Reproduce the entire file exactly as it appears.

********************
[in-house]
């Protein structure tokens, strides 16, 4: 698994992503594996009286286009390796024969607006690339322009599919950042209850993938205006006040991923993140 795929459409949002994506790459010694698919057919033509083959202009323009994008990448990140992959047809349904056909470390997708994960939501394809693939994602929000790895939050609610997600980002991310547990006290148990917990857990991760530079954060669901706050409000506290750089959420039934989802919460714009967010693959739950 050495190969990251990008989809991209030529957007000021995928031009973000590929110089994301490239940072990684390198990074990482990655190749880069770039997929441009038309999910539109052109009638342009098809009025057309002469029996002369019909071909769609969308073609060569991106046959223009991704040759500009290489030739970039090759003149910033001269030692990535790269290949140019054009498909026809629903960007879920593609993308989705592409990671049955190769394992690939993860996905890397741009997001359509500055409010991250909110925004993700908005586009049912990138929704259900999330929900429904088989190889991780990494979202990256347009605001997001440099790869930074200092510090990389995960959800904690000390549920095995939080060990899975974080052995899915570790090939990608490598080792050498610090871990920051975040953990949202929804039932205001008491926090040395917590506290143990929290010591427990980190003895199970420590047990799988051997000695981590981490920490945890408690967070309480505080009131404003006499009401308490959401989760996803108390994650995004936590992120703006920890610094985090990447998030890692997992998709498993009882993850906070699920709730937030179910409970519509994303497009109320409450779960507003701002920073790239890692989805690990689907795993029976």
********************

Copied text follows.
[in-house]
């Protein structure tokens, strides 16, 4: 698994992503594996009286286009390796024969607006690339322009599919950042209850993938205006006040991923993140 795929459409949002994506790459010694698919057919033509083959202009323009994008990448990140992959047809349904056909470390997708994960939501394809693939994602929000790895939050609610997600980002991310547990006290148990917990857990991760530079954060669901706050409000506290750089959420039934989802919460714009967010693959739950 050495190969990251990008989809991209030529957007000021995928031009973000590929110089994301490239940072990684390198990074990482990655190749880069770039997929441009038309999910539109052109009638342009098809009025057309002469029996002369019909071909769609969308073609060569991106046959223009991704040759500009290489030739970039090759003149910033001269030692990535790269290949140019054009498909026809629903960007879920593609993308989705592409990671049955190769394992690939993860996905890397741009997001359509500055409010991250909110925004993700908005586009049912990138929704259900999330929900429904088989190889991780990494979202990256347009605001997001440099790869930074200092510090990389995960959800904690000390549920095995939080060990899975974080052995899915570790090939990608490598080792050498610090871990920051975040953990949202929804039932205001008491926090040395917590506290143990929290010591427990980190003895199970420590047990799988051997000695981590981490920490945890408690967070309480505080009131404003006499009401308490959401989760996803108390994650995004936590992120703006920890610094985090990447998030890692997992998709498993009882993850906070699920709730937030179910409970519509994303497009109320409450779960507003701002920073790239890692989805690990689907795993029976």